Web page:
Futurama, Season Ten, Episode One, “The Impossible Stream”

Written by: Patric Verrone
Directed by: Peter Avanzino”

“Have I really spent 23 years in the future?”
“We call it the present, but, whatever.”

We’re back, baby! This reboot is interesting to consider in light of the other two. The first film opened with an extended riff on the circumstances of the show’s cancellation before jumping into a story riffing on the show’s history; “Rebirth” was a tonally strange establishment of the show’s new status quo (Fry and Leela being maybe 75% of the way together, more sex and violence). “The Impossible Stream” has some very meta riffs, some of which really work for me, but it’s something new again: an entirely conventional episode for this show. Like, in terms of the amount of substance, I’d put it around something like “The Deep South”, where it’s not trying to reach for something profound but it’s not a weak episode either.

After establishing as clearly and definitively as possible that the characters did not, in fact, return to the beginning of the series but to the end of “Meanwhile” (which is a mild retcon from ‘the instant [the Professor] conceived of it’), we dive, to my great surprise, into a plot that genuinely spins out of the meta-concept of reviving a long-dead TV show. I admit to being one of those who was skeptical of Futurama getting topical again, but I think it successfully engages with the way watching television has changed in the decades since the show premiered – and more specifically, how it has not.

I like that the show really is engaging with how much time has passed in its production – I know we’re getting the followup to “Kif Gets Knocked Up A Notch” – and I do love the idea of Fry setting himself some big goal, and I cackle at it being ‘watch every TV show ever made’. When you get right down to it, that is a fundamental complaint people have about television today – there is so much of it and all of it seems important and it’s become a full-time job keeping up. I personally do think television is important because I find it spiritually fulfilling and enjoy writing about it, and have set several goals based around watching important shows; I also deeply admire Fry’s pure gluttonous approach, where he’s just binging on it because he wants to. Compare this with people who watch things purely because they think they’re supposed to.

But then, how was this much different from when Fry was watching whatever was on? If anything, there’s at least a marginally higher quality to what he’s watching, at least in the sense that he’s watching things he wants to watch – assuming he’s not like the rest of us and takes twenty minutes of scrolling to not watch something, though given he walks us through the half-dozen shows he’s seen, that strikes me as unlikely. There’s also the fact that he’s watching far fewer ads than he ever used to. It’s a cliche at this point to observe that when you get something for free, you’re not the customer, you’re the product – television was always something that was put on between ads for soap. The shift to streaming has made it (temporarily?) so that the shows themselves are the product; All My Circuits certainly isn’t brought back by any advertisers.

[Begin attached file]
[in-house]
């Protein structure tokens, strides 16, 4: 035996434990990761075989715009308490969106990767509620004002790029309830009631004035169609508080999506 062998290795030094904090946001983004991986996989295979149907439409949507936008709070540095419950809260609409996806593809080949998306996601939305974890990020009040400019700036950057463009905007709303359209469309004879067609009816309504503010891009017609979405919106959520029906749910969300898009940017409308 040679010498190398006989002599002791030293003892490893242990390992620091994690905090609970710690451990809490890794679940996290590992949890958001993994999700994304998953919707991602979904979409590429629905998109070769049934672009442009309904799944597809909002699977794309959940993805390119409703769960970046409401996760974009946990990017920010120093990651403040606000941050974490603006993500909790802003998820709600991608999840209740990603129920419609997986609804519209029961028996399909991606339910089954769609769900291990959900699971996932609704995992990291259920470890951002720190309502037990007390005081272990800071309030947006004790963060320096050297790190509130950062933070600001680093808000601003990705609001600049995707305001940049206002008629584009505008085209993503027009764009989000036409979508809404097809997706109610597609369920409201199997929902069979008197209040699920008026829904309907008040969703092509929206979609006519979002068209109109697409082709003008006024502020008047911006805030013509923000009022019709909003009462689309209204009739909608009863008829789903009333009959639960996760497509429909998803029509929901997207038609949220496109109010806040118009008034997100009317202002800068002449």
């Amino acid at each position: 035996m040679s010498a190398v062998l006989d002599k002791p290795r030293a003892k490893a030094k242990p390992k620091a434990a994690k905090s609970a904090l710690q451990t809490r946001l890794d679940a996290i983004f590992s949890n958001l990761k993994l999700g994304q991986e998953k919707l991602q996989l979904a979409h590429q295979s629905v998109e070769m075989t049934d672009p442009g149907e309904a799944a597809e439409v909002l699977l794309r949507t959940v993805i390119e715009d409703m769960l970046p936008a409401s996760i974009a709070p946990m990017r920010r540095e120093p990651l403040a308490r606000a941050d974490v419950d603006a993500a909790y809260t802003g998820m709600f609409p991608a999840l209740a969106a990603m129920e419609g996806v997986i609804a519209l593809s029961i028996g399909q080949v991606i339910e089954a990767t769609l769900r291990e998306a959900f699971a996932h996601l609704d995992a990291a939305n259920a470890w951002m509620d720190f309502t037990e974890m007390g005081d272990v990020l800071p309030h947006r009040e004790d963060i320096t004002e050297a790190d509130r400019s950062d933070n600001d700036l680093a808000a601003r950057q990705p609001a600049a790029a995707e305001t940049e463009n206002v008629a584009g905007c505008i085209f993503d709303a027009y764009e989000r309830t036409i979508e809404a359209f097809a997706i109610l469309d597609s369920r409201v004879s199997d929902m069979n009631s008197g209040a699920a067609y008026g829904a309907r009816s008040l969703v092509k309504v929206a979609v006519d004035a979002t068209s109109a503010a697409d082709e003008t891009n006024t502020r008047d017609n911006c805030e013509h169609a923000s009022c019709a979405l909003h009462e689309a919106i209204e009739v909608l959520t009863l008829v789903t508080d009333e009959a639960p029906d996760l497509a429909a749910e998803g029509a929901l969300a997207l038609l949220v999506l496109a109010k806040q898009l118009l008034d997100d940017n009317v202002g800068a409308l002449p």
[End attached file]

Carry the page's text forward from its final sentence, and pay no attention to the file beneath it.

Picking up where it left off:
Title Card: AVENGED!
Cartoon Billboard: “Ain’t She Sweet?”, 1933

Dan Castellanetta returns as the Robot Devil and Cara Delevigne guests as a Makeup Robot. 

I enjoy that the relationship between Fry and Leela has shifted so that she’s considering the responsibility of encouraging his hopes and dreams – it’s really the closest this has to an emotional arc, but it’s something new and different again from their relationship in the CC seasons.

I cannot stress enough that the reason this mostly works for me is because the offhand lines are as funny as ever – I particularly enjoy that they slip right back into Fry’s mangled English without missing a beat (“J, Philip I Fry…” and “It sure do” being highlights).

The one thing that bothers me about this episode – and there’s nothing anyone can do about it – is that Billy West’s voice has gotten deeper and more gravelly in a way that’s extremely noticeable with Fry. The thing is, West is now 71, and Fry is now at least ostensibly the same age that West was when he started voicing Fry.

The title is a reference to “The Impossible Dream (The Quest)” from the play and movie Man Of Malancha. The stillsuits are a reference to Dune, particularly the 2022 film. The Scary Door is turned from a reference to The Twilight Zone to Black Mirror. Fry dismisses Geiger King and How I Met Your Smizmar, clearly riffing on Tiger King and How I Met Your Mother. The Professor drops a reference to Law & Order. 

Biggest Laugh: “How does a show get cancelled this many times?! By this many networks?!”

Yeah, we’re back. I’m sorry for not clocking onto the fact that there would be a gap of three months between me publishing “Meanwhile” and the first episode airing. The first week was great and refreshing, but then I sorely missed you guys and writing about the show. It’s good to be back in the saddle again, and I’m looking forward to writing about Seinfeld when this season is over in two and a half months. At first I was worried my plan to publish on the first Sunday after every episode would backfire given new episodes are going up every, uh, Monday, but I think it works out best this way – I have the week to really formulate my thoughts. I’ve never written about a show that wasn’t at least a decade old! Should be exciting.